I recently set up a server from an old computer case. I use docker to install and use different services on different ports and I would like to access some services from outside of my house.

I have a domain from namecheap and I set up dynamic dns which successfully sends my public IP to my domain periodically. Here’s the docker.

To reach different services on different ports with subdomains, I set up an nginx reverse proxy server with the help of a docker container. I only forwarded port 80 and port 443 from my router.

Now my setup works like a charm. Let’s say I want to reach service1 which is on port 2525, I go to service1.mydomain.com and my nginx server redirects me to localhost:2525

Here is where my concerns started; I shut down the server at nights. Even though it is shut down, when I ping service1.mydomain.com, it shows my home’s IP address. It doesn’t lead to anywhere on the browser, however, it can still be pinged.

  • What problems can occur with this setup?
  • Or does any problem occur at all?
  • Can someone reach into my home network?

[Note that I use a standard router with low-level firewall. And although my IP is not static (I didn’t buy), it hasn’t changed in months as I observed.]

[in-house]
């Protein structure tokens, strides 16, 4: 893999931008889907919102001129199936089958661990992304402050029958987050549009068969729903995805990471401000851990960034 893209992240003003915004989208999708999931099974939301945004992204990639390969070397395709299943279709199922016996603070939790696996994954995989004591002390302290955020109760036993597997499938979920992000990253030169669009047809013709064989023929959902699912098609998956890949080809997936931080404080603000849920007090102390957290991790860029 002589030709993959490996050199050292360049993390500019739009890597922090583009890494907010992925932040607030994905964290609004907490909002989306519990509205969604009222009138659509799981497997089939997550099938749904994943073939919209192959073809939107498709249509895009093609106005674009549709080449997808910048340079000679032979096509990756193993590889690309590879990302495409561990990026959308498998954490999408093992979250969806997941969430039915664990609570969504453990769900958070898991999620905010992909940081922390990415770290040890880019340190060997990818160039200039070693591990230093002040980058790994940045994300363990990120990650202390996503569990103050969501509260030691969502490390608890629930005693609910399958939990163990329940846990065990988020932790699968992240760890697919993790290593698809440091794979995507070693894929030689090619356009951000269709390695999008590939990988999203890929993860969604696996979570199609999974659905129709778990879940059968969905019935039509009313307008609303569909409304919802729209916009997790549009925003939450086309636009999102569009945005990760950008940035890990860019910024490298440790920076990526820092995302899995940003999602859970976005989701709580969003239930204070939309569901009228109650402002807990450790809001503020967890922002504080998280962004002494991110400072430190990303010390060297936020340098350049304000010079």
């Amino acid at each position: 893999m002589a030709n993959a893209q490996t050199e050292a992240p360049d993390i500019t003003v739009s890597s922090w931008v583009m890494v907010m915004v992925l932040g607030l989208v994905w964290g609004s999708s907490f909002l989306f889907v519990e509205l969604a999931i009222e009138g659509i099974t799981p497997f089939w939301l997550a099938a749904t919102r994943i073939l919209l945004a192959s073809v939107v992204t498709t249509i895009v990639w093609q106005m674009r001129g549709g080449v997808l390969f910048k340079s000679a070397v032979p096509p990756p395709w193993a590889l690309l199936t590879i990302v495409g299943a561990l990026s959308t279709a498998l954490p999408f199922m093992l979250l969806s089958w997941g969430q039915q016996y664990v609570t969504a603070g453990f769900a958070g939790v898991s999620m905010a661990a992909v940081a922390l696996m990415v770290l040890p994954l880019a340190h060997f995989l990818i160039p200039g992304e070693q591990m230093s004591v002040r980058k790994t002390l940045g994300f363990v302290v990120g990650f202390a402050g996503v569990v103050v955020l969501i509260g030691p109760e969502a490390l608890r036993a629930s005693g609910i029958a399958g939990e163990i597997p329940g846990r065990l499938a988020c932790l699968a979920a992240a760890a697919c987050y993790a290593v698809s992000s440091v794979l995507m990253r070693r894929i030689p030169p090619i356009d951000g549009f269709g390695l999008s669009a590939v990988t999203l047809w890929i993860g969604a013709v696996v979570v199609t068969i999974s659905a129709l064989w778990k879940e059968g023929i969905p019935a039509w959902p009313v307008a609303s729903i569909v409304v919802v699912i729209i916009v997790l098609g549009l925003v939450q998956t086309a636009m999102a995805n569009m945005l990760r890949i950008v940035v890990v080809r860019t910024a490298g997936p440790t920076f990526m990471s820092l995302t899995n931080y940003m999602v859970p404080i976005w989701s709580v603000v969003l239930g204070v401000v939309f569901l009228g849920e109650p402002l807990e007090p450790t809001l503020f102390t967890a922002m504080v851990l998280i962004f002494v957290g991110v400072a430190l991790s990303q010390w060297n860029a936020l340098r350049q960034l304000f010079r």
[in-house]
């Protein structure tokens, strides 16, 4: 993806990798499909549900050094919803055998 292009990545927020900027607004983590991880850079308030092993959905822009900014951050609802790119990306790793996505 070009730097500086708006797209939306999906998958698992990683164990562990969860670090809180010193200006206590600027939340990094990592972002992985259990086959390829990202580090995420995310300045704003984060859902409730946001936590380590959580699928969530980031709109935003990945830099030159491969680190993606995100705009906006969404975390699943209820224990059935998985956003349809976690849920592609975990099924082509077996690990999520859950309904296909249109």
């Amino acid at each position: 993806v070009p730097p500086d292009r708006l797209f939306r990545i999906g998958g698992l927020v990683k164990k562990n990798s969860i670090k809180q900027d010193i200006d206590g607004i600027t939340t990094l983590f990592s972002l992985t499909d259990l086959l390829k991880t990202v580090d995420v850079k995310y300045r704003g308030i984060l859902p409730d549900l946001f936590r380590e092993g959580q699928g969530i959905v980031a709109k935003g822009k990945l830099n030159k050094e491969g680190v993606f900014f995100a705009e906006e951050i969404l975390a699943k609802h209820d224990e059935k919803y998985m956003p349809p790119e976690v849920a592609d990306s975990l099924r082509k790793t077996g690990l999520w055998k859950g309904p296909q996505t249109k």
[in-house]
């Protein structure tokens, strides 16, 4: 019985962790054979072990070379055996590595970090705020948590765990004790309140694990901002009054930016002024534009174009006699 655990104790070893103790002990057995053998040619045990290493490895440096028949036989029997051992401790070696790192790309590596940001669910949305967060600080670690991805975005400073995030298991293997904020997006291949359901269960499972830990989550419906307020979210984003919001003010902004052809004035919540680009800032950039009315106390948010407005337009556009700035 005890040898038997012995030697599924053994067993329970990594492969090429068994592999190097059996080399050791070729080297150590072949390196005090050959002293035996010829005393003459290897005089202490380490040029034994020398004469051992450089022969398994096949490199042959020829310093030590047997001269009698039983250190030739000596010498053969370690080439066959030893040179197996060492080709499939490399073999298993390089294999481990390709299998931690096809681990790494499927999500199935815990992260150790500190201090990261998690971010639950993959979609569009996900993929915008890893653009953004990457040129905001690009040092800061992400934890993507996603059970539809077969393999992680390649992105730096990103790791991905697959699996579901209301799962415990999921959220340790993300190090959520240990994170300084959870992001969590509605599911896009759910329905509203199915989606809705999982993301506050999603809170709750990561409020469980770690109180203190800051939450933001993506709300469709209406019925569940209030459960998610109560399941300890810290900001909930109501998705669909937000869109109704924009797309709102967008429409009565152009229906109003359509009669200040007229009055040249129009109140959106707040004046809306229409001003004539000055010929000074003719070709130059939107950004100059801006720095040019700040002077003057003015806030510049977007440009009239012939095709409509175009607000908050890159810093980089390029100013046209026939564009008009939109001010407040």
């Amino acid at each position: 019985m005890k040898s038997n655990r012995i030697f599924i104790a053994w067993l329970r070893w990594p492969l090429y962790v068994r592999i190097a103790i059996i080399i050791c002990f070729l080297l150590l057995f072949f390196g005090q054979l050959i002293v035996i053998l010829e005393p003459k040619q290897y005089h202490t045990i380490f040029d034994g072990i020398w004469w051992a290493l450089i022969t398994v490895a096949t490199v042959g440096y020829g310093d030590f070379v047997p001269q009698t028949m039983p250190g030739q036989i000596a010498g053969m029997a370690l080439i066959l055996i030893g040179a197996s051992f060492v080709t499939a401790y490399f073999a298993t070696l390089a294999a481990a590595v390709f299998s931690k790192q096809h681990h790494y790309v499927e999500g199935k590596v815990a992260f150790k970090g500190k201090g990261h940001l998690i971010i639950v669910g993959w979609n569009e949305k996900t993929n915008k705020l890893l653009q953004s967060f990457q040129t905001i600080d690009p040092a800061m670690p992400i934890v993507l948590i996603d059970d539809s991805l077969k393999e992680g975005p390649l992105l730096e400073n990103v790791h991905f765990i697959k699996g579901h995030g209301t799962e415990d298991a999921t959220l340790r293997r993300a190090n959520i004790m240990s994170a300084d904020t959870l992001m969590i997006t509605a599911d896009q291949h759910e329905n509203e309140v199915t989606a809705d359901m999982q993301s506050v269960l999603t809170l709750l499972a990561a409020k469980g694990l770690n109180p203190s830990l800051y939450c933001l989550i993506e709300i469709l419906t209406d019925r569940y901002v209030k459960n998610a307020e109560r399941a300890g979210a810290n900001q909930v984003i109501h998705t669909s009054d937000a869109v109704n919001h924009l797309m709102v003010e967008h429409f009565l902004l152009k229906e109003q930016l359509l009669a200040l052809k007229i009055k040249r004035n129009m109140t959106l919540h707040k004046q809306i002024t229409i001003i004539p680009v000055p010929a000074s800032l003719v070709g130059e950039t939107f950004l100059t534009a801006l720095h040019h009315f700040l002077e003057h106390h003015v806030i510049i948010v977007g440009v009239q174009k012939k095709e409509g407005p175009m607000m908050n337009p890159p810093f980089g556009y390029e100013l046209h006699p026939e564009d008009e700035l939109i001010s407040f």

2 Answers 2


Pings from outside the network are handled by the router, that's why you are getting a response.

The inherent networking danger is if the IP that you forwarded to gets assigned to something else in your network that also has services on 80 and 443. This can happen if you have dynamic IPs in your network and IPs get reassigned (which is a daily possibility since you are turning the machine off every day).

A secondary danger is that you have a router with a public IP that responds to pings on port 80 and 443. That's going to get your router on many hacker lists and you will get scanned, probed, and tested quite a lot. I would look to blocking ICMP on the router, if you can, and even turning off the port forwarding, if it's convenient to do so (scripting, etc.).

The best case is to use a router that allows for multiple networks and set up your dev environment on the network that doesn't also have all your home equipment.

Otherwise, the port forwarding just goes to a machine that's turned off. There are no inherent networking dangers. But the dangers of a hacker discovering a flaw in your server and exploiting it are high using the server when its turned on.


Even though [the server] is shut down, when I ping service1.mydomain.com, it shows my home’s IP address.

Your router is the actual device using your public IP address, and it will respond when the server's name is pinged (since the server's name resolves to the router's public IP address).

If you turn off your router and manage some way to test without using the router to reach the Internet, you'll find your IP no longer responds to ping.

  • Okay but my router is always turned on, my concern is that how secure is this setup? What can I do to enhance it? Feb 17, 2020 at 5:38

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